This is a farewell, not a funeral


Despite having rarely travelled outside of Florida, I’m an unquestionably restless fellow with an insatiable wanderlust marked by a relentless forward inertia that has both plagued and possessed me to hop from place to place.

I’ve found a way to wriggle my way out of every responsibility and passion I’ve ever chained myself to.

It’s one of the reasons I dropped out of high school to go to college. Then dropped out of college to go to work as a chef. Then dropped my work as a chef to work on my personal writing – et cetera.

In my time at Clay Today, I’ve encountered a number of passionate people that call Clay County home. And I’m no liar, I’ve also met people I don’t care for. I’ve also met people who don’t care for me.

Despite my love of journalism, I feel the tug of something new at my lapels, and I’m going to follow it where it leads me.

I’ve been reporting on Clay County going on two years now. You’ve seen me in your mailbox, grocery stores and your coffee shops. You’ll still see me in those places – sans the mailbox. You just won’t see me on a shelf. You’ll see me sitting down in tennis shoes, sipping tea and talking.

I’m trading in my notebook and pen for a nail and hammer and going to learn the ins and outs of carpentry.

It’s a big shift, but hopefully it’s a transition I can pull off.

I’ve had successes and setbacks in my time here. Last year, I was able to take home two state awards for reporting I did on our county. Conversely, I’ve also had to redact and rewrite an entire story before.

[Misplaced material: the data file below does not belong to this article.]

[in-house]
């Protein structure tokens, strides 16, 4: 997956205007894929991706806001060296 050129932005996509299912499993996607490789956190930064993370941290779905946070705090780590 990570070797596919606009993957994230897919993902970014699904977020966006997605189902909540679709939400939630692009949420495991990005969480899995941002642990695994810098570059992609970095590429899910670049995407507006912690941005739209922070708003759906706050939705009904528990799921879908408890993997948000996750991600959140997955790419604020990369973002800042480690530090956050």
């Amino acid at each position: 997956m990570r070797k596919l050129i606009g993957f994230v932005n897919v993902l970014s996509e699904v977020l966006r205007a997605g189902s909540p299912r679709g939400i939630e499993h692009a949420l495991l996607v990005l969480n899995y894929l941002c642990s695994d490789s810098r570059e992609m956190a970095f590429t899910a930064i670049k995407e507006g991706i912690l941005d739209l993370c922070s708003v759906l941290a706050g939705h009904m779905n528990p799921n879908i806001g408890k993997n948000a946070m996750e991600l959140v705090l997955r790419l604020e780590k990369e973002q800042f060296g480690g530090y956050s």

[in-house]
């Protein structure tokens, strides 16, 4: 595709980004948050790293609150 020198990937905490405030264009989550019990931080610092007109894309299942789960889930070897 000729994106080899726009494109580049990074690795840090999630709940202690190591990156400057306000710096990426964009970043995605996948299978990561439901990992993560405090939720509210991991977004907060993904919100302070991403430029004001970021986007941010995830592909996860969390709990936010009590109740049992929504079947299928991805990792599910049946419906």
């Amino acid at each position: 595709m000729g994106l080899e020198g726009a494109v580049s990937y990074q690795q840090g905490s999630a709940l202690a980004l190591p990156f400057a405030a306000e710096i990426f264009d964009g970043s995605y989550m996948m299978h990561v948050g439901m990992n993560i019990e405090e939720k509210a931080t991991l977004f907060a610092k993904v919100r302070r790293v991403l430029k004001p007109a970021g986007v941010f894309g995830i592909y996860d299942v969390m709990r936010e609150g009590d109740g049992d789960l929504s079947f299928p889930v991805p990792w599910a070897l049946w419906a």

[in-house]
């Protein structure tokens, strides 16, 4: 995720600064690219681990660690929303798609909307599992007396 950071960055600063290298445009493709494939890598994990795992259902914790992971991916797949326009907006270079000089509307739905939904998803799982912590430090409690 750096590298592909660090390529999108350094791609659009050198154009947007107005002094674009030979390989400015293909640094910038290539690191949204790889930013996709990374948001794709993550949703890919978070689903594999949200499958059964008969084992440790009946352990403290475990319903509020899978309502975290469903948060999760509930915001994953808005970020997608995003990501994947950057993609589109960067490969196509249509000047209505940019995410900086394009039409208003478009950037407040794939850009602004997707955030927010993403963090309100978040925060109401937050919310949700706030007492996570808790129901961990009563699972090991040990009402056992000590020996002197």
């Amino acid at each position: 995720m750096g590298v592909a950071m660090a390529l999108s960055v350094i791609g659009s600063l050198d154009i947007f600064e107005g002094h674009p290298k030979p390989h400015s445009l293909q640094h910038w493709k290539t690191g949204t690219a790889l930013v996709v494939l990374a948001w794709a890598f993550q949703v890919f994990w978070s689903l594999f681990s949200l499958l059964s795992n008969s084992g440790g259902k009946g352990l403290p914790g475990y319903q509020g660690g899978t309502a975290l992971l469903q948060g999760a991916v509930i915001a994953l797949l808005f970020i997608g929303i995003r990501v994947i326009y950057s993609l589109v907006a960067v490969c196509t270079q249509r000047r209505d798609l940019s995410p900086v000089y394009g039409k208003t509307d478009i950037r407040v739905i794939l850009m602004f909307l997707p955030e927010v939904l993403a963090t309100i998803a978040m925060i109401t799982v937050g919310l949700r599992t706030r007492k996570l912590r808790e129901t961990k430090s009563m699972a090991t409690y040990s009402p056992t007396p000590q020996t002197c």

It’s between those peaks and valleys that you grow.

I’m reminded of the anxiety I felt transitioning into high school. I was a tremendously anxious and awkward youth hidden under purple eyes and a red shock of hair. I was more worried about figuring out how to use a locker than I was doing well in my classes.

The adjustment took growth that I wasn’t capable of at the time, and I spent more time talking than I did listening.

Listening is paramount to being a reporter. And for two years, I’ve tried to do my best to listen and reciprocate and voice the changes in the community.

Clay County stands at a precipice of change where transportation initiatives bring the potential for a massive economic boon that will likely disfigure what many longtime residents once saw in Clay County. The small towns, the rural quietness. Peace.

It’s the ability to prepare, adapt and listen that will make the county, and me, successful in these changes.

No good man or community is etched in stone, and liquidity is the hallmark of our species. We sing elegies to our former selves daily, hoping that by midday we’ll find a better person staring back at us.

These aren’t funerals, they’re farewells.

Now let’s shake the dust and get to work.


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